How Much Does a Feline Leukemia Test Cost?

Last Updated on November 21, 2023
Written by CPA Alec Pow | Content Reviewed by Certified CFA CFA Alexander Popinker

Feline immunodeficiency virus (FIV) and feline leukemia virus (FeLV) can be fatal for cats. The diseases caused by these viruses do not show very specific clinical signs and the diagnosis with certainty can only be made after a serological examination in a veterinary clinic.

Cats infected with one of these viruses can live a long and healthy life if detected and treated early. Clinical signs can only appear after years. This serological test detects antibodies for feline immunodeficiency virus (FIV) and feline leukemia virus antigen (FeLV).

How much does a feline leukemia test cost?

Feline Leukemia Test CostThe cost of a home test kit, that uses a saliva sample, is anywhere between $40 and $55. However, the results are controversial as a lab IFA test is required to confirm the results in case the saliva test is positive. For instance, a Petco at-home test from Perfect Pet costs around $40, while a highly rated at-home test is sold on Amazon for $45 to $60.

The main factor that will determine the cost of a feline leukemia test (an FIV test) is the method you choose as there are two well-known methods. You can choose to take your pet to a vet, where they will perform a blood test for gathering the results or you can get this test at home, using a sample of tears or saliva from your pet.

On the other hand, if you choose to go to a vet for a feline leukemia test, you will have to take into consideration the examination fees as well, which would be anywhere between $60 and $85, depending on your location. These fees plus the cost of the test itself, which is anywhere between $20 and $35, will result in a total amount of $80 to $120.

There will be required an IFA test in case the results will be positive. The cost of an IFA test is around $30.

FeLV infection diagnosis

There are two commonly used tests that detect FeLV infection in cats and kittens. Both see a protein component of the virus that circulates through the blood system.

ELISA, and other similar tests, can be done in the veterinary medical office. ELISA-type tests detect both primary and secondary viremia.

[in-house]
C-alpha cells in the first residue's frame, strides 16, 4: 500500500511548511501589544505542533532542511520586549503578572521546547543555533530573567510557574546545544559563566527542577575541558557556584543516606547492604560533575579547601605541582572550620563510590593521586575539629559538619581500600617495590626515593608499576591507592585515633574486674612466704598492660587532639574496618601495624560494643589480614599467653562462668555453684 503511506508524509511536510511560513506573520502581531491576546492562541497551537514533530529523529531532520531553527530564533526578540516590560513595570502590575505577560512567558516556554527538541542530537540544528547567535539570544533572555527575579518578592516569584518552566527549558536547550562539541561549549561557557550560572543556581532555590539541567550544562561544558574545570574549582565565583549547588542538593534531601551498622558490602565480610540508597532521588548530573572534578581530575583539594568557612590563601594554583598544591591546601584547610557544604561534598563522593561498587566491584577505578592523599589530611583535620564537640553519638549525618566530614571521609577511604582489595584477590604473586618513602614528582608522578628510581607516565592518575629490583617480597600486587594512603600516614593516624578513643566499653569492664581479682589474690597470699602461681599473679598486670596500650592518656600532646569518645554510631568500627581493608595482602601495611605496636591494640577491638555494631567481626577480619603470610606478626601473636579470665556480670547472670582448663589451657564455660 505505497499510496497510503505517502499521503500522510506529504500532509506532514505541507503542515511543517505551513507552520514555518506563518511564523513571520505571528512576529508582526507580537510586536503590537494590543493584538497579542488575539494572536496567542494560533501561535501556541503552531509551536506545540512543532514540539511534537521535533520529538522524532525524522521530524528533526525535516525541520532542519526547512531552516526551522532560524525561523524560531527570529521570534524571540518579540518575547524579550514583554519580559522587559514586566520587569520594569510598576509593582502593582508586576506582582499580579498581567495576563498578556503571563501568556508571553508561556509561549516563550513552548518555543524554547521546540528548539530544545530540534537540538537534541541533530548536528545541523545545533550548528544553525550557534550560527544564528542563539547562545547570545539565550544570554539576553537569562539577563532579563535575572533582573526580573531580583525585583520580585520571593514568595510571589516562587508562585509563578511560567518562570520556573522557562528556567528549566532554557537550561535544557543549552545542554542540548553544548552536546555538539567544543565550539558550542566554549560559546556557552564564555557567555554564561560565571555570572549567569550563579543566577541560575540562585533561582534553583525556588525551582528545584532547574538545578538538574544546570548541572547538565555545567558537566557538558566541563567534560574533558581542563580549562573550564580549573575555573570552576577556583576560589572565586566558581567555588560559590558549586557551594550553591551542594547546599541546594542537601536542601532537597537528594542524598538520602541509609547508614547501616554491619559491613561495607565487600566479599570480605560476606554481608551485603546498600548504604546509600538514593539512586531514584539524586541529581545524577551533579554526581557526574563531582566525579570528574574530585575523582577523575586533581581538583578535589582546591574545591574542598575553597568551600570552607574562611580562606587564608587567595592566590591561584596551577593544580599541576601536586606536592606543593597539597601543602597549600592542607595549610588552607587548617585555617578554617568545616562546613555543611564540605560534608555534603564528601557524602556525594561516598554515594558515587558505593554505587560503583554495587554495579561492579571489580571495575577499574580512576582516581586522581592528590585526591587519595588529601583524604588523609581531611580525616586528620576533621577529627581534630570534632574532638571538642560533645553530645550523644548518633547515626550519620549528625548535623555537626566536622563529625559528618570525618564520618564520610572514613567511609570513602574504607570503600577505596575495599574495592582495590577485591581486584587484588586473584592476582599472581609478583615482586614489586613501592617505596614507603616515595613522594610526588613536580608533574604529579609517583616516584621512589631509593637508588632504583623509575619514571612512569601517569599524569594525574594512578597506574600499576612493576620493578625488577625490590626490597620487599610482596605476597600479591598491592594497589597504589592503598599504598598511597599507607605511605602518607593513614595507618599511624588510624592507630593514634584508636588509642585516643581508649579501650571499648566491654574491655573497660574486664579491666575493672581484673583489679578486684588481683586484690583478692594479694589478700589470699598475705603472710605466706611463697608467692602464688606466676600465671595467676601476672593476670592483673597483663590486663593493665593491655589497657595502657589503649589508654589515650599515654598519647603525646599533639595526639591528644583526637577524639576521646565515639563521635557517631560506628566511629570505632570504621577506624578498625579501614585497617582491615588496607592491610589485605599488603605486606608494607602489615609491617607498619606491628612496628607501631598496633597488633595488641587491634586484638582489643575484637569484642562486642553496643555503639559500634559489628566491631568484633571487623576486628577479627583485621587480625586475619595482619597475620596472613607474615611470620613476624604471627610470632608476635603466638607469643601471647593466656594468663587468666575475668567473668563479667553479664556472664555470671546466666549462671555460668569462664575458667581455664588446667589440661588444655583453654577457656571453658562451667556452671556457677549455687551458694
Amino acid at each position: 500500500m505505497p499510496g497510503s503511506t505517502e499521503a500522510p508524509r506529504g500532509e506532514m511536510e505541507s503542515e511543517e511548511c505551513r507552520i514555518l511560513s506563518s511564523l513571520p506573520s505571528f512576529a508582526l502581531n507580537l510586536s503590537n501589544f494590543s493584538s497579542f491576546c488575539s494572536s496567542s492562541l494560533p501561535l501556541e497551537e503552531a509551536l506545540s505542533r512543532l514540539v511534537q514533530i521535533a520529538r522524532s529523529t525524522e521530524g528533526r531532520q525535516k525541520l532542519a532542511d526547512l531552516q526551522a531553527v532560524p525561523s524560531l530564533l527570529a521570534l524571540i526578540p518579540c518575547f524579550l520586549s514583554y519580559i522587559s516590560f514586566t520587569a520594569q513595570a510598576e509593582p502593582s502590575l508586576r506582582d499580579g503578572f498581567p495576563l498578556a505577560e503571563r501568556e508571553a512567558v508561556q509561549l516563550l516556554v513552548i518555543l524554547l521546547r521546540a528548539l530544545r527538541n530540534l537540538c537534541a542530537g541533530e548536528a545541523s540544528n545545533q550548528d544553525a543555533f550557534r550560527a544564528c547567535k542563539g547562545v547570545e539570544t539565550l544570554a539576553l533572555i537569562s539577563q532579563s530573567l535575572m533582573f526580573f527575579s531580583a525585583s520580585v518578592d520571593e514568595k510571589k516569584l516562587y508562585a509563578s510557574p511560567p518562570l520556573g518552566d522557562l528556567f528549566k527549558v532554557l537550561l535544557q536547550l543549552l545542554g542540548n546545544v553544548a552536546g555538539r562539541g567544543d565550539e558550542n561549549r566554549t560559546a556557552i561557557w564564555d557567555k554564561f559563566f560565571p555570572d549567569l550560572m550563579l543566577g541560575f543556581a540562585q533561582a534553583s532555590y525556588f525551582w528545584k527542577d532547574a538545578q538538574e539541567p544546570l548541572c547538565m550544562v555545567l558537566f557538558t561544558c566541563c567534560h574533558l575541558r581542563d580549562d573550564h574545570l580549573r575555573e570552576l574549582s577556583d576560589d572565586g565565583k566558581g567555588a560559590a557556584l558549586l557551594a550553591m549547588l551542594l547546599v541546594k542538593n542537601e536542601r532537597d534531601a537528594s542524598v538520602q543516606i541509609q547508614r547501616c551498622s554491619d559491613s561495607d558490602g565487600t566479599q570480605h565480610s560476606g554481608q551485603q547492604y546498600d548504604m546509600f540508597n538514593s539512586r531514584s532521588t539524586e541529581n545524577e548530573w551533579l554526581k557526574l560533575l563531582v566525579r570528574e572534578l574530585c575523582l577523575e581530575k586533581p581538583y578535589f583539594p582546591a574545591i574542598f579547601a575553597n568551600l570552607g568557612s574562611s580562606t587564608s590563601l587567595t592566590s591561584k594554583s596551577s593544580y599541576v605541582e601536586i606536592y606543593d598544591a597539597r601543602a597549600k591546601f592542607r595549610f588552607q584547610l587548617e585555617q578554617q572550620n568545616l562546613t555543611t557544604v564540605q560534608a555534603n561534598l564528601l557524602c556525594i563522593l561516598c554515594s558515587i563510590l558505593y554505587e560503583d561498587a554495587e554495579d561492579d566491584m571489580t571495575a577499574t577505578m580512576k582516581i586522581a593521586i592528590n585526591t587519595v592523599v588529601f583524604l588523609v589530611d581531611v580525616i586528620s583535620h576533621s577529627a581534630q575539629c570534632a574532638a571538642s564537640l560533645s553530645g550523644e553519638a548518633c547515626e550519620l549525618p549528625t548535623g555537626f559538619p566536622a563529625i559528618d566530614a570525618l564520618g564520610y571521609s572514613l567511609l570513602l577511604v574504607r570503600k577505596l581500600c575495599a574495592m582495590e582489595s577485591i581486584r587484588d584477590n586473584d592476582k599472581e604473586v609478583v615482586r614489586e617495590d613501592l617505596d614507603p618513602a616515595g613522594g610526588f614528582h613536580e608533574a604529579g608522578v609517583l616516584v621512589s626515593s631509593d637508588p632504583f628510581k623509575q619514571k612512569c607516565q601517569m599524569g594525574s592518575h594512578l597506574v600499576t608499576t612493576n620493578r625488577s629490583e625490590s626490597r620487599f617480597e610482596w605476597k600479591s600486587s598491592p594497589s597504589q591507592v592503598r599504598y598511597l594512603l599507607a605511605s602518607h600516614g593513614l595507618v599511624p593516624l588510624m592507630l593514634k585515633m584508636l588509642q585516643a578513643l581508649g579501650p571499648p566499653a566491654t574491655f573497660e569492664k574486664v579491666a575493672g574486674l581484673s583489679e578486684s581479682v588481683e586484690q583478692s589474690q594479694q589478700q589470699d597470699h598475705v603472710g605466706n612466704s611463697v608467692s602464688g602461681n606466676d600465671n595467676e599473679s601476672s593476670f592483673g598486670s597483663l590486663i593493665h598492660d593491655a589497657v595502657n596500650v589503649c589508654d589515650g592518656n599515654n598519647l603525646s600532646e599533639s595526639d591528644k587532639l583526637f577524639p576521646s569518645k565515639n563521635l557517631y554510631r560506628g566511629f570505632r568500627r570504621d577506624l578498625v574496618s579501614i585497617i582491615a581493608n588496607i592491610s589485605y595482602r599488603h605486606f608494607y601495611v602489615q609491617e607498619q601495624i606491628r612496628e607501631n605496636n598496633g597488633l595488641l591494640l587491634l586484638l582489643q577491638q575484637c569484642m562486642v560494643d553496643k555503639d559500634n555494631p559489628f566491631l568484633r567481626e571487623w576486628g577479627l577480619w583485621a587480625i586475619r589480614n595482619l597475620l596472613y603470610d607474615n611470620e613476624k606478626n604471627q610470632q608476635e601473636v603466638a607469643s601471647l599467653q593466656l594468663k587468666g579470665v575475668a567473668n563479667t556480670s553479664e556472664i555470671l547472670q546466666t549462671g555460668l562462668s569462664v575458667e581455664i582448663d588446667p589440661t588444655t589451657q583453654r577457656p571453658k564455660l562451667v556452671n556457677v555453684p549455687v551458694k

You might also like our articles on Urinalysis, blood work, or Convenia shots for cats.

IFA – this test is done in a diagnostic laboratory. The IFA test only detects secondary viremia, so most cats tested positive for IFA (FeLV positive) remain infected for the rest of their lives.

Each of these testing methods has strengths and weaknesses. The veterinarian may initially suggest an ELISA test, but in some cases, both tests must be done and/or repeated in order to accurately establish the stage of the infection.

Symptoms of Leukemia in Cats

The symptoms caused by the virus infection vary from cat to cat and it is impossible to predict precisely how it will develop. There are cats that actually manage to eliminate the virus on their own and become negative, and others that, despite being sick, have no symptoms and have normal lives.

Others have very generic symptoms (fever, little desire to move, little appetite, weight loss), and some that present the worst symptoms, may have lymphomas, which are actually tumors that can appear in different parts of the body and that must be treated through surgery (if possible) or with chemotherapy.

How is Feline Leukemia Virus (FeLV) transmitted?

FeLV is a virus that only affects domestic cats too, not just stray cats – it cannot infect humans, dogs, or other animals. Between cats, it is very contagious and is one of the most important infectious diseases. Transmission is through saliva, blood, and sometimes through a cat’s feces or urine – the most common ways of transmission are fights between specimens or litter poorly toileted. Kittens can contract the virus intrauterine, or through their mother’s milk.

Additional information – Risk factors

First of all, it should be known that sick cats, regardless of the disease they have, are four times more likely to develop one of the forms of leukemia. Researchers have estimated that approximately 50% of cats that have a severe bacterial infection, as well as 75% of cats that develop toxoplasmosis, also develop a form of leukemia. Furthermore, research has shown that males are 1.7 times more prone to leukemia than females, young cats being always more susceptible to the disease than old ones. The disease occurs, most of the time, in cats up to 6 years old, with the average age of leukemia being established at the age of 3 years.

Stray cats are much more prone to leukemia than those who live next to a human house. Less than 1% of cats living in the house are potentially infected with leukemic syndrome, while the rate of stray cats, in terms of the disease, reaches 3%, according to the latest studies. Also, as a curiosity, leukemia is much more common in homes where several cats live together, than in those with only one.

How can we prevent infection with the Feline Leukemia Virus (FeLV)?

The best way to prevent FeLV infection is to keep the cat indoors, avoiding contact with possibly infected cats. In addition, be responsible and vaccinate your cat for the feline leukemia virus;  however, the vaccine serum does not guarantee full immunity.

Remember: before vaccination, it is mandatory that the cat be tested. Neutering is not a treatment or preventive measure for FeLV. It is unrelated to the virus.

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